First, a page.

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Re: Framing advise requested

Postby Sigma » Wed Jul 28, 2010 7:00 pm

Pat,

When I've finished it I'll take a snap, but don't hold your breathe, at the moment I'm a very long way from completion and as I've said already I take things painfully slowly to make sure its done as accurately as possible. We also have a two day photo trip to the Seven Sisters Country Park this week which is not going to speed things up.

Your supports sound an excellent idea. I prefer the idea of supports attached to the vertical sides and thus spreading the load around the structure, to all the strain being taken on the top because wood is poor at dealing with bending forces. From your picture I imagine the load would also be vertical, with no wire pulling at an angle? Even better if thats the case.And no more weekly trip around the house straightening all the frames!

I've been discussing the mount colour with my wife based on all the feedback and the compromise is a pale grey (The image is of South Dorset, Chesil Beach and the Fleet, so a mixture of reds, browns, greens and blues). I propose to leave a small white border of around 5mm around the image which I hope will help project the image.

Sorry, I'm unrepentant about the joint construction. The stresses and strains on a racing dinghy are far more than a picture frame will ever have to withstand although they are generally designed to spread any point loading into the structure as much as possible.
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Re: Framing advise requested

Postby jrhilton » Sat Jul 31, 2010 3:25 pm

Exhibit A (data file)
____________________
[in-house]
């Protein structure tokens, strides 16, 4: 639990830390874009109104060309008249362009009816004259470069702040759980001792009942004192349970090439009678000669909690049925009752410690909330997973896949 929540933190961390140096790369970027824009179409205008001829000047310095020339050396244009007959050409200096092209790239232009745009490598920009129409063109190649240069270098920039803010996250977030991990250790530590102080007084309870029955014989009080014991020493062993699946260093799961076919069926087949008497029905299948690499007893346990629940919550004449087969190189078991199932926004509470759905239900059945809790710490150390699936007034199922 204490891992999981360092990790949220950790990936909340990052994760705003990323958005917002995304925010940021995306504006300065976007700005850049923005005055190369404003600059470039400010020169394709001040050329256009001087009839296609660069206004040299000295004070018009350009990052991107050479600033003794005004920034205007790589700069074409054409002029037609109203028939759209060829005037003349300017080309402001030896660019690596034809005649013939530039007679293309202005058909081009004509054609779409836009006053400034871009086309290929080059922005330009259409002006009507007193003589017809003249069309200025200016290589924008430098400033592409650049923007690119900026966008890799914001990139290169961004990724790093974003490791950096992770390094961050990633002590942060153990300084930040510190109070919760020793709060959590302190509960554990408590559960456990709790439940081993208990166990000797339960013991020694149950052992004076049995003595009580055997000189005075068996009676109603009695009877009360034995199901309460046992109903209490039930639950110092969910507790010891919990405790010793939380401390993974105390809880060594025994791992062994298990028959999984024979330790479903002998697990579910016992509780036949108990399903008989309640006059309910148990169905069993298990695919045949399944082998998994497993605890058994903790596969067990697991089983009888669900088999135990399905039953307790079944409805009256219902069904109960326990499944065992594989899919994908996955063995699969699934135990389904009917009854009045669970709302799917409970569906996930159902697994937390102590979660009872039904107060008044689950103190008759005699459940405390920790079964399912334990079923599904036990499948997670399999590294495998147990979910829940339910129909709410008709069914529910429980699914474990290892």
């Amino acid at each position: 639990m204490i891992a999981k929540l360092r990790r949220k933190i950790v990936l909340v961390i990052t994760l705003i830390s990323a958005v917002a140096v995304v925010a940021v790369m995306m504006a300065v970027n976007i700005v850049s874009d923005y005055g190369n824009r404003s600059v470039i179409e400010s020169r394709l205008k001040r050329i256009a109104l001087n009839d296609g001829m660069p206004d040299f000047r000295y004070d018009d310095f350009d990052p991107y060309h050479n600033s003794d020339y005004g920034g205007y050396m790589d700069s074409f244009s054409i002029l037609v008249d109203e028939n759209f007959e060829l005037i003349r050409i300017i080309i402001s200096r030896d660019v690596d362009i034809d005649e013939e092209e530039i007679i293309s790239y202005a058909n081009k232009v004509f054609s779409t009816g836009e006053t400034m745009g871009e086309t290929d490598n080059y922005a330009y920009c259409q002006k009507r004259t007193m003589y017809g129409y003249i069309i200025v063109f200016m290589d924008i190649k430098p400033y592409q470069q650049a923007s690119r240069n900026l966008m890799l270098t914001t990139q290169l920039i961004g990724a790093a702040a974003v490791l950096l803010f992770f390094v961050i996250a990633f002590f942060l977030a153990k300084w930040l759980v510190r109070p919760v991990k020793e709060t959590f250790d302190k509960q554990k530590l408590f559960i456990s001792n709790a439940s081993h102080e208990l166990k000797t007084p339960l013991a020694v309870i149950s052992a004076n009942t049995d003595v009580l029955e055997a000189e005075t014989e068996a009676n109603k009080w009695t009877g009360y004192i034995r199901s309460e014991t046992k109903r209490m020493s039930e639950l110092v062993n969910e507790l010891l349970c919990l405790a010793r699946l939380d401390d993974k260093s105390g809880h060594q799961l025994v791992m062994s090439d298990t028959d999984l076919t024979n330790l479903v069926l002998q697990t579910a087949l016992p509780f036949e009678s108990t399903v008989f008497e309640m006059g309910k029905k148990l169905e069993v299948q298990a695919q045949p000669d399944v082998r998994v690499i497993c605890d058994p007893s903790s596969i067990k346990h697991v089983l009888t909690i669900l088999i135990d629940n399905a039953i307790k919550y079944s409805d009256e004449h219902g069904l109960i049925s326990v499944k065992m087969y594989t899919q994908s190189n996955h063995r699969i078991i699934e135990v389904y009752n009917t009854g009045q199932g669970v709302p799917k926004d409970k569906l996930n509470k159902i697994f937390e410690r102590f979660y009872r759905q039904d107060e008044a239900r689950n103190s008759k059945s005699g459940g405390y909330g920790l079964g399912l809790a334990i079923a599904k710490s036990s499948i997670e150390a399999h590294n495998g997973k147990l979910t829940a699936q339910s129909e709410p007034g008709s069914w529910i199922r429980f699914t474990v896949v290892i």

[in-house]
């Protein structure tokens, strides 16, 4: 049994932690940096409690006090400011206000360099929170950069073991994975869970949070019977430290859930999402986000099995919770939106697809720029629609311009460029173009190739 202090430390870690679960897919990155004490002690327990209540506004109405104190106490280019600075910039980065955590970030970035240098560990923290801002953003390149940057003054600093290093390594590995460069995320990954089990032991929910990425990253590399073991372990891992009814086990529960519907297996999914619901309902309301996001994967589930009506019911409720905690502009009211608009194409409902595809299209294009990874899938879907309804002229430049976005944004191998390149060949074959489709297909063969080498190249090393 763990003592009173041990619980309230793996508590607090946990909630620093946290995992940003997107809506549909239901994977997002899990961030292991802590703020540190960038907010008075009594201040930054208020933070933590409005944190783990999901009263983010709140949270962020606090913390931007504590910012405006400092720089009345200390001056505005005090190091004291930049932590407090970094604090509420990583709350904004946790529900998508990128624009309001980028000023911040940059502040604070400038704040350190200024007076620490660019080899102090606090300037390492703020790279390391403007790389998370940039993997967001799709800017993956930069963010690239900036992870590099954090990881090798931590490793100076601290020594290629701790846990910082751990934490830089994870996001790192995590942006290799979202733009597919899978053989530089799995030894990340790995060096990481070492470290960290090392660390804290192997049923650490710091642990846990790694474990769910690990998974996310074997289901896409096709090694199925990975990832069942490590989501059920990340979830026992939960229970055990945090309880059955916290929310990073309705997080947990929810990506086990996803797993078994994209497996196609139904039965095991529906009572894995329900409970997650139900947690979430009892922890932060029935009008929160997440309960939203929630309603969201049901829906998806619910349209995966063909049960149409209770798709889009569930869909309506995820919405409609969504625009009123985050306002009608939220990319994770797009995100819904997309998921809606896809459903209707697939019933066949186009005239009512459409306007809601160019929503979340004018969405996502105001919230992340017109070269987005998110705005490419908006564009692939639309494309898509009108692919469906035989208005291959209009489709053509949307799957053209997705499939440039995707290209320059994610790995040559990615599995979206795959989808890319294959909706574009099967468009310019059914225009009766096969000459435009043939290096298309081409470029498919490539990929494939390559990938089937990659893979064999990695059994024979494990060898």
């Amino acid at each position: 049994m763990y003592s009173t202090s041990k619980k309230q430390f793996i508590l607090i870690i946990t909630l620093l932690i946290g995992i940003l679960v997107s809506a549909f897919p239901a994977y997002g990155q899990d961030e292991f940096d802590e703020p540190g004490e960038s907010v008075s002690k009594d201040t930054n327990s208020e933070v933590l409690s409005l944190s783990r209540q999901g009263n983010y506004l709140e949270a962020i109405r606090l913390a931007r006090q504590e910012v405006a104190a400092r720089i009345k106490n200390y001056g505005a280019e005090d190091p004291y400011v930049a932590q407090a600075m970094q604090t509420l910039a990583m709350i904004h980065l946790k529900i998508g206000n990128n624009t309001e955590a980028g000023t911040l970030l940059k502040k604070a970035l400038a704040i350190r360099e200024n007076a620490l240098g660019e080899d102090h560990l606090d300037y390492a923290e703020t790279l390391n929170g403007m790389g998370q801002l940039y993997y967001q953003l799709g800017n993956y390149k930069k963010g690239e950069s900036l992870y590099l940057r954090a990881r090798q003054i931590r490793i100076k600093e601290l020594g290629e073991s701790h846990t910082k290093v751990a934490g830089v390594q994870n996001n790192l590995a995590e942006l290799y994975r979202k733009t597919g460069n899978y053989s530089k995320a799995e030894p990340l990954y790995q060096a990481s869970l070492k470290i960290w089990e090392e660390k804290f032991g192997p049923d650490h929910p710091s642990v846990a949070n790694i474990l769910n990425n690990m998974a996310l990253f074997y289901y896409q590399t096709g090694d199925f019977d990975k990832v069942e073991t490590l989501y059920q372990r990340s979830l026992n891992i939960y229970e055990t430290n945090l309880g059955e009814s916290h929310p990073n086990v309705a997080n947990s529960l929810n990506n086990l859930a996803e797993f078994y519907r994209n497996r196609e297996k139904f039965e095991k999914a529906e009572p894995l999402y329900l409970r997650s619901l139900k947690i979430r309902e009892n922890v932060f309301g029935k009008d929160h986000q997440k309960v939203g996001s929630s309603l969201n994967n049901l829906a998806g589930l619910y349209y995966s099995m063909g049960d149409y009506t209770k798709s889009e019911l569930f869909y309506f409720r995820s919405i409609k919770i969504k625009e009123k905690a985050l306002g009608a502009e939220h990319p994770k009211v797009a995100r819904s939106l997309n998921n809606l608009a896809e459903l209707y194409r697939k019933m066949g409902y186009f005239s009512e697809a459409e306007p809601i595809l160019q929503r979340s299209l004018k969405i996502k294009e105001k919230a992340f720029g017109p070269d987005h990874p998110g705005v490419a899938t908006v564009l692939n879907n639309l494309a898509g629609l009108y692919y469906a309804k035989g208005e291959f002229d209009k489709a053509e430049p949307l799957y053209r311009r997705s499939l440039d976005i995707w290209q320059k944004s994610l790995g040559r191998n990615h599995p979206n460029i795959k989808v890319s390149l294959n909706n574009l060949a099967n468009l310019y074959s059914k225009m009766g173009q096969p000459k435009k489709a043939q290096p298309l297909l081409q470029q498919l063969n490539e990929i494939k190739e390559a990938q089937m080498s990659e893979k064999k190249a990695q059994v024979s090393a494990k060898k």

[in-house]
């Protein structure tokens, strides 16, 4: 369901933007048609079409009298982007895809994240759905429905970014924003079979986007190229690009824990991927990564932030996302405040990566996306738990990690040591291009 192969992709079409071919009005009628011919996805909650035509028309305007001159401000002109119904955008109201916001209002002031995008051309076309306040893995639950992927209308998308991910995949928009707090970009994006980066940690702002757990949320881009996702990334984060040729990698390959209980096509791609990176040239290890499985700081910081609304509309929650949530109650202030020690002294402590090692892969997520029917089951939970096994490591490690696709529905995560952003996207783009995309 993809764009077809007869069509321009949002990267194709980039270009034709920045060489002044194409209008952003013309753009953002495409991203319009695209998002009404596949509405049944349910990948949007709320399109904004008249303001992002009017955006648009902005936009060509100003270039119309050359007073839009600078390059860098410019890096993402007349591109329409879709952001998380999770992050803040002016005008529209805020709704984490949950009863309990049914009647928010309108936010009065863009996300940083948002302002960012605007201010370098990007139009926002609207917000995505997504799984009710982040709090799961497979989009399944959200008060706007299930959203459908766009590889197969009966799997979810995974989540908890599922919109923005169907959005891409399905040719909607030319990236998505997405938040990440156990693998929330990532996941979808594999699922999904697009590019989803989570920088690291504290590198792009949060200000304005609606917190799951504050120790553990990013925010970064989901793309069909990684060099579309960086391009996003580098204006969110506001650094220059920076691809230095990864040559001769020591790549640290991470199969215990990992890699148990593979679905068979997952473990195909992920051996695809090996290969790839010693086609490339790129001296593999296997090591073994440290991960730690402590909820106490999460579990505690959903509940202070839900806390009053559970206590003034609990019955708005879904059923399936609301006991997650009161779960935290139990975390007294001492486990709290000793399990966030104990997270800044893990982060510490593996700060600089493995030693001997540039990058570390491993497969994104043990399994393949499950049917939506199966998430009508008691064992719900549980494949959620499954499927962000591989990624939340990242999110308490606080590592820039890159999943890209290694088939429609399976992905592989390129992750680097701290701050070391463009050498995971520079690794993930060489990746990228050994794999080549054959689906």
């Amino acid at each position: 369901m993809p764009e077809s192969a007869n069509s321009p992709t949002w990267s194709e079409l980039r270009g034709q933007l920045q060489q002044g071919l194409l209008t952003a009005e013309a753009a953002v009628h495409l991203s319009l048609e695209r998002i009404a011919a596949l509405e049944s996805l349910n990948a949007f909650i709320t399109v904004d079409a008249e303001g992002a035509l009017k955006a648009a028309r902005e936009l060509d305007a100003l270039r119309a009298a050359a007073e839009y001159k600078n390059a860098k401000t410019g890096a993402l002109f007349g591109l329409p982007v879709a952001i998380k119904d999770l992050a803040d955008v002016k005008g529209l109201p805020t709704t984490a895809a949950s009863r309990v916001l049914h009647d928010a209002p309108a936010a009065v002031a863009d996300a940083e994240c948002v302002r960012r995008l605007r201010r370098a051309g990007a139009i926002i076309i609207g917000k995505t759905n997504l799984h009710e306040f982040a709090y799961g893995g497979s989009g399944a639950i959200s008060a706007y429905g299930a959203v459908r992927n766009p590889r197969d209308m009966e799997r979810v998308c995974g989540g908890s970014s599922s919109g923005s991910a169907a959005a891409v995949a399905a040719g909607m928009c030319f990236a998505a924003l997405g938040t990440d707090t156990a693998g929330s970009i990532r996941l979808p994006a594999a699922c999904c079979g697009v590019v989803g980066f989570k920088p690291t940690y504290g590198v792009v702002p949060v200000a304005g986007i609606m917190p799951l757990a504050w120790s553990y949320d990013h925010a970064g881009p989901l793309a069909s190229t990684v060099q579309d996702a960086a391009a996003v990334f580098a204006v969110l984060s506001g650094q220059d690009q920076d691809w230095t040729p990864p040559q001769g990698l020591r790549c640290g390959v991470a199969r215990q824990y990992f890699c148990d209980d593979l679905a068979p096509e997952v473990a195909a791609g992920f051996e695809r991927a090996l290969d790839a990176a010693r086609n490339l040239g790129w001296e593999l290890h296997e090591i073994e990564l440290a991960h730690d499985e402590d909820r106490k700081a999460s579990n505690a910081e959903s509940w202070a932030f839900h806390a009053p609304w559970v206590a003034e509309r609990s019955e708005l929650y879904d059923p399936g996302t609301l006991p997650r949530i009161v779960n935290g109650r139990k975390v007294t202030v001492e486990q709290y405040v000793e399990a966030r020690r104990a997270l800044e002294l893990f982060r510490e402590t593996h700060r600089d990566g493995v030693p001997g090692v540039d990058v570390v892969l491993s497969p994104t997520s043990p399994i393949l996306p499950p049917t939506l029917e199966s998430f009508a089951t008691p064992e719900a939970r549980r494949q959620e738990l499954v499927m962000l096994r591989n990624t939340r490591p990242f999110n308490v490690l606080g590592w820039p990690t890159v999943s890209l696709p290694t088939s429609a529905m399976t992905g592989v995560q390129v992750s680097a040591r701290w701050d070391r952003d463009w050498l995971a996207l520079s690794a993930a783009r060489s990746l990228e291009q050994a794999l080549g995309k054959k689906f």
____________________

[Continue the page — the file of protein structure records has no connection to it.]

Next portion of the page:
If I make my own frame (not often) I use a through mortise and tenon joint at each corner as I like the look and it is nice and strong. This works best with hardwood that is around 2" x 0.75" I feel. A router table and/or table saw is a must though.
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Re: Framing advise requested

Postby Sigma » Tue Aug 03, 2010 4:03 pm

Heres the finished product, It measures 42" by 19". I've sealed the back seams with brown paper parcel tape in an attempt to keep tiny little black insects out. Probably a forlorn hope, because they regularly get into my computer monitor and crawl around while I'm post processing!

http://rcb4344.zenfolio.com/p908176029/e91d6e54
Last edited by Sigma on Tue Aug 03, 2010 7:31 pm, edited 1 time in total.
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Re: Framing advise requested

Postby Sigma » Tue Aug 03, 2010 7:29 pm

Thanks for the backing tape tip, the professional framers locally use 3/4" masking tape which over time drys up and falls off and I'm not keen on that. What should I look for specifically?

I used a Logan mount cutter, thats the trouble. Doing it by eye with a Stanley knife and a metal straight edge from the face side I always get perfect straight cuts, but this fancy cutter which works from the reverse side hooks at the beginning of every cut and I have no idea why or how to prevent it. I will redo it with a fresh mountboard using my old method as I know that works.